It is well recognized among bakers that the palate, intricate and mysterious as it is, responds well to how taste buds react to salt and sugar. A persistent and false belief is that the tongue is mapped out to detect sour, bitter, sweet, and salt in different parts. In reality, our taste buds are all capable of experiencing the entire spectrum of flavor. A satisfying way to experience this, for most, is to merge and unite sweetness and saltiness (carefully!) in recipes that call for it. This particular buttermilk biscuit recipe provides what we’ve come to love from this kitchen standard. It is a light and flaky layered texture that almost calls out for butter as steam rises upon splitting the biscuit open. However, we’re talking about something special here, and that is in the honey glaze with a subtle, but distinct and noteworthy, note of salt that plays off the sweetness of the honey beautifully. These thick and flaky biscuits with a sweet honey glaze would be great for morning breakfast, afternoon snack, or even an unorthodox, tasty dessert. This particular recipe is from the Fox in the Snow Cafe; https://www.foxinthesnow.com/more-fox-in-the-snow/ if you would like to give these huge but delicious biscuits a try.
My husband, Kent, was loose in the kitchen today and was tasked to make buttermilk biscuits, a mess, or both. He originally started his career as an accomplished chef. Fortunately for me, he did all the cooking, and I did all the baking. I finally learned how to cook after 20 years of marriage, and love it, so we’ve switched places in the kitchen. We realized very early in our relationship that I was a better baker than he, which was fully verified in a hard-won competition. He took the loss gracefully. Who wouldn’t want an eager and excellent baking spouse? But he does like to bake something up once in a while, perhaps for old time’s sake.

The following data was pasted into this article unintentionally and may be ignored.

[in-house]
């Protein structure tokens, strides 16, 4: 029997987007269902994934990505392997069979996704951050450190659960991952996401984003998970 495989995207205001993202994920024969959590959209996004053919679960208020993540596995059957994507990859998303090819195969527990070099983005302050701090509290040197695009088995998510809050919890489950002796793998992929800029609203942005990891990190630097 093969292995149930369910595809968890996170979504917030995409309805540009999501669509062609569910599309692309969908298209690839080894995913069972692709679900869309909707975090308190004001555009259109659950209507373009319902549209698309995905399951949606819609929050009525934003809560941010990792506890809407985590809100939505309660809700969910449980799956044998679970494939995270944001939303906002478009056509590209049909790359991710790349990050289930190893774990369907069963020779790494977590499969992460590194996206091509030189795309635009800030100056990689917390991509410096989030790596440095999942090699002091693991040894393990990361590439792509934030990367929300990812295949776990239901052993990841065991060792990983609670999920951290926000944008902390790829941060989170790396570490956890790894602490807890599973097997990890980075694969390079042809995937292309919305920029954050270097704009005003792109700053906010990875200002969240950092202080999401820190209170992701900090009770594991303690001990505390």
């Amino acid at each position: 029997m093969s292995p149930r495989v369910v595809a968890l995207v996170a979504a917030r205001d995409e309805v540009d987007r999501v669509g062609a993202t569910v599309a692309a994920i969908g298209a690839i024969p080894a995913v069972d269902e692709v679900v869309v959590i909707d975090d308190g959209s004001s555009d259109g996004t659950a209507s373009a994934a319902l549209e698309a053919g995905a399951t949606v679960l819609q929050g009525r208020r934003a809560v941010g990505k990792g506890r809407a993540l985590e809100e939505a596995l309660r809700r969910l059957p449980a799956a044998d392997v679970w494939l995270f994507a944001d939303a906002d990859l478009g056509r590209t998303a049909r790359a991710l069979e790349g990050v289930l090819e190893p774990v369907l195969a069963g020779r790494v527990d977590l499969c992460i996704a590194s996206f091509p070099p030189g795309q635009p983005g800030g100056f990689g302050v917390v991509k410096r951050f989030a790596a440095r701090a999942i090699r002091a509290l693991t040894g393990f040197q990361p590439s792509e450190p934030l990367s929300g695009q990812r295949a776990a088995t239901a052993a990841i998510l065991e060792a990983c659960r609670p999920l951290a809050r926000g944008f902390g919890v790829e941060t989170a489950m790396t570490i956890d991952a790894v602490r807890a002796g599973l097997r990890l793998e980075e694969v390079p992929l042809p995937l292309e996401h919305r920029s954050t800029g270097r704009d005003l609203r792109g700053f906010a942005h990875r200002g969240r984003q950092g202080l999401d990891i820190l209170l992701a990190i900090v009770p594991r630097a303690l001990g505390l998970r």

Biscuits became popular in the early 19th century shortly before the American Civil War. They were inexpensive to make and easy to travel with, on naval vessels and horse and ox-drawn carriage. They held some good nutritional resources, which paired well with meals, usually covered with gravy.
I always remember having biscuits with beef stew. My mother likes them sweetened up with strawberries and whipped cream for a spin on Strawberry Shortcake. If using as a sweet treat, I like to add some coarse sugar over the top before cooking. Biscuits can be basic and travel well or spun into an exquisitely crafted breakfast, snack, or dessert.